Try Monochrome If an image has nice texture, good contrast and punchy composition it might be a candidate for a black and white conversion. If the colors of the image are such that when converted, they all seem to average out to a mid-gray and there is little contrast then it probably is not a good candidate.
Monochrome images can often be processed in a more creative way using techniques like ‘dodge and burn’, applying a heavy vignette, low key or high key processing, or edge burning. My personal choice for editing images in monochrome is the powerful Silver Efex Pro 2 Photoshop plug-in from Googles NIK Collection.
Contrast and Sharpness Wildlife photography is a genre that rewards sharp, clear image capture as we like to see the detail on the animals face or body. The overall clarity and perceived sharpness of an image will be enhanced by making sure you have good contrast. Don’t be afraid of having some darker under exposed or shadow area’s along with some nice bright area’s. Use the structure and contrast sliders in Lightroom or Nik plug-ins (sparingly).
Don’t Oversaturate A common mistake made when processing images is to boost the saturation too much while post processing. I tend to increase saturation to key areas selectively then desaturate globally to achieve a nice natural, slightly muted, color palette. Over sharpened, oversaturated images look unnatural and amateurish.
Selection is Key Selecting the best images to process is important. You don’t want to waste hours processing a lot of images that may not be in your final folder of top pics. I find that it is best to put some time between your rating process and your final editing process. Looking at your images with fresh eyes after a hiatus of a few days or weeks will help you be more objective about your choices and more ruthless in your culling process.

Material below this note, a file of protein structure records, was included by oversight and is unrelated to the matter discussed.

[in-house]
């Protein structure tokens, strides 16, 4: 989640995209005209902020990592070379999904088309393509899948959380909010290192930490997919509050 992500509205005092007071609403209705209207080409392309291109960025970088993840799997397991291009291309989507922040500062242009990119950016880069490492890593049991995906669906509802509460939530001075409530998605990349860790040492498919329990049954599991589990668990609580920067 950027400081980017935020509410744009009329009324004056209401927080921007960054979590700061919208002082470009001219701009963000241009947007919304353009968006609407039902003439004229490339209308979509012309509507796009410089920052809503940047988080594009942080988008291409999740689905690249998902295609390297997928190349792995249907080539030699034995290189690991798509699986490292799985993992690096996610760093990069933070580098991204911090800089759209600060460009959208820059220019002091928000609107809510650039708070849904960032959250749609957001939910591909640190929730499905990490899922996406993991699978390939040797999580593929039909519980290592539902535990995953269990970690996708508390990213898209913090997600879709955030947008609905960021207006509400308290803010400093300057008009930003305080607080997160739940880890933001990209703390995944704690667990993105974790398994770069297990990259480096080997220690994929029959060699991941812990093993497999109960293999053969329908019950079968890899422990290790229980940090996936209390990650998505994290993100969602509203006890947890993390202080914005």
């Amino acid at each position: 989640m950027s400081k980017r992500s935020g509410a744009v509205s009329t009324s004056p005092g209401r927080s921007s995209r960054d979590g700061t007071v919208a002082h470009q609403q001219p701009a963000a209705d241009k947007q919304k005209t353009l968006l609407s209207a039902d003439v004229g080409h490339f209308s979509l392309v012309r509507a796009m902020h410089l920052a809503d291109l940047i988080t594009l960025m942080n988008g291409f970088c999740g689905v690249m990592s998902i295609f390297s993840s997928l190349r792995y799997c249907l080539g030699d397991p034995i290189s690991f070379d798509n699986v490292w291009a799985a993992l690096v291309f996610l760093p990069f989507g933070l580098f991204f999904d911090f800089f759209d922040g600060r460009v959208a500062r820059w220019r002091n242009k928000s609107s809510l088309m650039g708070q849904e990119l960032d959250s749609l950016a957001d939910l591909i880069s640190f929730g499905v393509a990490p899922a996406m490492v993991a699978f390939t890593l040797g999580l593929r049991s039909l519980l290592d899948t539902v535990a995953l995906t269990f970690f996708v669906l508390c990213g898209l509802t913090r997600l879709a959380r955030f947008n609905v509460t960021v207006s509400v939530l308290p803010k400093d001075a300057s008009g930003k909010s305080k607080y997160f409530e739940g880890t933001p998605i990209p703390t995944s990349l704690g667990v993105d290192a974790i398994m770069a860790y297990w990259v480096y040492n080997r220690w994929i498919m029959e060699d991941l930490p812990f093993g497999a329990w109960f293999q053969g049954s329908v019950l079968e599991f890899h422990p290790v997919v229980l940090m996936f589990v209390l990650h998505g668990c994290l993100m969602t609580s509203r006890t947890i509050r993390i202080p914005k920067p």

Respect and Care About Your Subjects The worlds wildlife is under tremendous pressure from overpopulation, pollution, hunting and many other factors. Joining a wildlife photography tour, we are generally visiting a well-managed locally healthy ecosystem. This can leave us with the false impression about the general state of the environment. When you are in Kenya and are practically falling over lions on the Masai Mara it is easy to forget that lion numbers have plummeted from an estimated 400,000 in 1950 to less than 50,000 now. Our photographs and our tourist dollars helps these ecosystems get the attention and protection they deserve and makes them a valuable resource in their own right to the countries that own them.